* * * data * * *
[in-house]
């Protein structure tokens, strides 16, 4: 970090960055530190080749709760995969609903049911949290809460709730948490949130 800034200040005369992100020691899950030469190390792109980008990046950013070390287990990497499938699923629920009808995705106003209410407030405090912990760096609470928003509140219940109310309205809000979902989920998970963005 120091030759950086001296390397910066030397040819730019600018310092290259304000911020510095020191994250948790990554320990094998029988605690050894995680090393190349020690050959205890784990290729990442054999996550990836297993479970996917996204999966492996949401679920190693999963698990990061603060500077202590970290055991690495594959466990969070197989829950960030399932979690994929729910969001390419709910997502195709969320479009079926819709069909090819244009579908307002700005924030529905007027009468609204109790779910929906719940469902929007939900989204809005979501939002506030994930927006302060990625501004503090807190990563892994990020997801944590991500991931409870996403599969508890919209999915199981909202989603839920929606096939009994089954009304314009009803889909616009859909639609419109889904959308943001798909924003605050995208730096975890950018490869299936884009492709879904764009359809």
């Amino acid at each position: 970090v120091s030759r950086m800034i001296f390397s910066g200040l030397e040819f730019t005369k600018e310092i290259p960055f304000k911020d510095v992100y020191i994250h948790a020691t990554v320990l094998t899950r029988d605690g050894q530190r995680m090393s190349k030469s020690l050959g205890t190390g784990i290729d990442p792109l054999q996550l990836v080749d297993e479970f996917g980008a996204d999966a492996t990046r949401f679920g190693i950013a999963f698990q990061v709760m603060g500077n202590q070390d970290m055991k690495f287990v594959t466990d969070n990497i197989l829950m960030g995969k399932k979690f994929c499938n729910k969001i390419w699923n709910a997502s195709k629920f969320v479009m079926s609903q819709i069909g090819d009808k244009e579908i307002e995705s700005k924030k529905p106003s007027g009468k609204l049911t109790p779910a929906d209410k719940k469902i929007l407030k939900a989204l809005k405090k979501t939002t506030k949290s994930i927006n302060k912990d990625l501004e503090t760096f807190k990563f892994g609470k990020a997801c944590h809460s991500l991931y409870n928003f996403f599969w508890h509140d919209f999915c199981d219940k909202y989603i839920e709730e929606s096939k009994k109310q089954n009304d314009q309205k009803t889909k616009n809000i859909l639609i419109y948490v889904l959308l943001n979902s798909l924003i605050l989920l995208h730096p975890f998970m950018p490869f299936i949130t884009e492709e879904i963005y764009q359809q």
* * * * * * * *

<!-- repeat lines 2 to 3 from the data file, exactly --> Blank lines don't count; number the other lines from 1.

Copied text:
């Protein structure tokens, strides 16, 4: 970090960055530190080749709760995969609903049911949290809460709730948490949130 800034200040005369992100020691899950030469190390792109980008990046950013070390287990990497499938699923629920009808995705106003209410407030405090912990760096609470928003509140219940109310309205809000979902989920998970963005 120091030759950086001296390397910066030397040819730019600018310092290259304000911020510095020191994250948790990554320990094998029988605690050894995680090393190349020690050959205890784990290729990442054999996550990836297993479970996917996204999966492996949401679920190693999963698990990061603060500077202590970290055991690495594959466990969070197989829950960030399932979690994929729910969001390419709910997502195709969320479009079926819709069909090819244009579908307002700005924030529905007027009468609204109790779910929906719940469902929007939900989204809005979501939002506030994930927006302060990625501004503090807190990563892994990020997801944590991500991931409870996403599969508890919209999915199981909202989603839920929606096939009994089954009304314009009803889909616009859909639609419109889904959308943001798909924003605050995208730096975890950018490869299936884009492709879904764009359809």
């Amino acid at each position: 970090v120091s030759r950086m800034i001296f390397s910066g200040l030397e040819f730019t005369k600018e310092i290259p960055f304000k911020d510095v992100y020191i994250h948790a020691t990554v320990l094998t899950r029988d605690g050894q530190r995680m090393s190349k030469s020690l050959g205890t190390g784990i290729d990442p792109l054999q996550l990836v080749d297993e479970f996917g980008a996204d999966a492996t990046r949401f679920g190693i950013a999963f698990q990061v709760m603060g500077n202590q070390d970290m055991k690495f287990v594959t466990d969070n990497i197989l829950m960030g995969k399932k979690f994929c499938n729910k969001i390419w699923n709910a997502s195709k629920f969320v479009m079926s609903q819709i069909g090819d009808k244009e579908i307002e995705s700005k924030k529905p106003s007027g009468k609204l049911t109790p779910a929906d209410k719940k469902i929007l407030k939900a989204l809005k405090k979501t939002t506030k949290s994930i927006n302060k912990d990625l501004e503090t760096f807190k990563f892994g609470k990020a997801c944590h809460s991500l991931y409870n928003f996403f599969w508890h509140d919209f999915c199981d219940k909202y989603i839920e709730e929606s096939k009994k109310q089954n009304d314009q309205k009803t889909k616009n809000i859909l639609i419109y948490v889904l959308l943001n979902s798909l924003i605050l989920l995208h730096p975890f998970m950018p490869f299936i949130t884009e492709e879904i963005y764009q359809q």